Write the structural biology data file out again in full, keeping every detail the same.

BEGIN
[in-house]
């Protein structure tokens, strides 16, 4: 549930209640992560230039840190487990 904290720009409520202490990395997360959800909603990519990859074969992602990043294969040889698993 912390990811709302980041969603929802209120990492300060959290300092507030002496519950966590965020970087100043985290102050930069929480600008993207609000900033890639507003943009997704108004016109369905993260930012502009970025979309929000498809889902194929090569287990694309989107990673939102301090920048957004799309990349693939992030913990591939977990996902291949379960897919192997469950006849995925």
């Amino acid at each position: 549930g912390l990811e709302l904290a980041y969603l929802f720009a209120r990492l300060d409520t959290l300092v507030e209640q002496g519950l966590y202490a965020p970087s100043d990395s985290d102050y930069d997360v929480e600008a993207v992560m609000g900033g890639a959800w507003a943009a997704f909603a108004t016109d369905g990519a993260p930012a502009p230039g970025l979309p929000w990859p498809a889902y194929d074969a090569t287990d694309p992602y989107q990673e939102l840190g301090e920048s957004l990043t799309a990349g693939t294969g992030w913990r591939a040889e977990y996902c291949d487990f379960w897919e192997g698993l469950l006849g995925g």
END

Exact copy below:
[in-house]
């Protein structure tokens, strides 16, 4: 549930209640992560230039840190487990 904290720009409520202490990395997360959800909603990519990859074969992602990043294969040889698993 912390990811709302980041969603929802209120990492300060959290300092507030002496519950966590965020970087100043985290102050930069929480600008993207609000900033890639507003943009997704108004016109369905993260930012502009970025979309929000498809889902194929090569287990694309989107990673939102301090920048957004799309990349693939992030913990591939977990996902291949379960897919192997469950006849995925």
């Amino acid at each position: 549930g912390l990811e709302l904290a980041y969603l929802f720009a209120r990492l300060d409520t959290l300092v507030e209640q002496g519950l966590y202490a965020p970087s100043d990395s985290d102050y930069d997360v929480e600008a993207v992560m609000g900033g890639a959800w507003a943009a997704f909603a108004t016109d369905g990519a993260p930012a502009p230039g970025l979309p929000w990859p498809a889902y194929d074969a090569t287990d694309p992602y989107q990673e939102l840190g301090e920048s957004l990043t799309a990349g693939t294969g992030w913990r591939a040889e977990y996902c291949d487990f379960w897919e192997g698993l469950l006849g995925g």